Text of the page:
Outdoor adventures

Kendall Winston, Guest Writer

My summer was spent working at Camp Winthers: the San Juan Unified School District’s outdoor adventure and specialty skills camp, which also happens to be one of my favorite places on Earth.

Working as a counselor, I didn’t get paid much in money, but I feel that as a staff member I was more than compensated for my work with relationships formed, experiences shared, and information learned.

Most of the staff begins the summer as strangers; however, over the course of six weeks spent working day and night in close proximity, the strangers become family. Even though I only worked for four out of the six weeks, I still became very close with all of the staff this summer. The people who work at camp come from all different backgrounds and form special connections with people they likely wouldn’t have ever met if it weren’t for this summer job. Without camp, I probably never would have met my close friends from Casa Roble, Bella Vista, Encina, and other schools even farther away. I probably wouldn’t have even crossed paths with some of my camp friends from El Camino and Mira Loma if we weren’t coworkers. Each staff member brought their own unique perspective and skills to the table, and nobody works at camp without learning from their coworkers and growing as a person because of it.

Camp Winthers removes the social barriers put up by years of consistently seeing the same people. When working at camp, we don’t have to be anything but unapologetically ourselves because there is no expectation for anything else. That’s why this program produces the most authentic connections.

Each week of camp has a fun theme and at least one program for kids to experience. Outdoor education, our generic program about getting kids outdoors and having fun, runs through all six weeks. Camp also offers a basketball program, an art program, a video/computer program, a circus/dance/tumble program, and a program called Venture which takes older campers on a backpacking trip and does more advanced activities. Not every program runs every week, so one might have only run during pirate, call of the wild, gold rush, winter, superhero, or Hawaiian week. My favorite week is winter week because we have a fancy turkey dinner and a semi-formal dance.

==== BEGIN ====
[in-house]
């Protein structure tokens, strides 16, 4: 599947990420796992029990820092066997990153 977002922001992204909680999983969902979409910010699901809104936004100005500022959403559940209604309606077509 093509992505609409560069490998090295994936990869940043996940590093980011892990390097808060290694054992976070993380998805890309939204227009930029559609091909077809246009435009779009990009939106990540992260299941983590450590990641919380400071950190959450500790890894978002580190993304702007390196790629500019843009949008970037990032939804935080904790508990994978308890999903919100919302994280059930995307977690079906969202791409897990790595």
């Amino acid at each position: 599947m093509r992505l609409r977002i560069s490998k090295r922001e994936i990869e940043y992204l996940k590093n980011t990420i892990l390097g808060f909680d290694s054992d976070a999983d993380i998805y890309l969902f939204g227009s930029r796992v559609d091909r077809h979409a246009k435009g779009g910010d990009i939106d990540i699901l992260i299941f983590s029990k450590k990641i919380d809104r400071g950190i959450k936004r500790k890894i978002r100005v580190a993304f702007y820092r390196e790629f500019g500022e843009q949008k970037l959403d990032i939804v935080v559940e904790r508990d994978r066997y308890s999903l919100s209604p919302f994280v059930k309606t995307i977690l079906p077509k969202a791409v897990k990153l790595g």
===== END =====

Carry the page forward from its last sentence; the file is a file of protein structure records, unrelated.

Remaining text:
Jim Winthers, the founder of our summer camp, built the program under the motto “Don’t forget the kids”. Ages ranging 9-15, the kids are the most important part of camp. This program provides a great opportunity for them to spend a week away from their parents and electronics.

It puts them into new social situations and a challenging physical environment and allows them to figure out who they are as an individual. In the process of exploring who they are and the world around them, campers also provide staff members with endless entertainment. One of my favorite parts of being a camp counselor is all of the wonderful kids I get to work with. I once spent hours with an injured camper just talking about Disney movies and parks as we carried her back towards camp. That memory will always be special to me because I helped her through a hard time and she inspired me with her strength.

The summers I have spent at Camp Winthers have provided me with so much. Days spent hiking through the forest and spending time with children has taught me a lot about who I am as a person and in relation to the world around me. I learned at camp how much I love making people smile and how important it is that everyone on this planet takes care of the environment to keep it so beautiful for as long as possible. Working there has introduced me to so many amazing people, and I am eternally grateful for all of the opportunities that this camp has given me.

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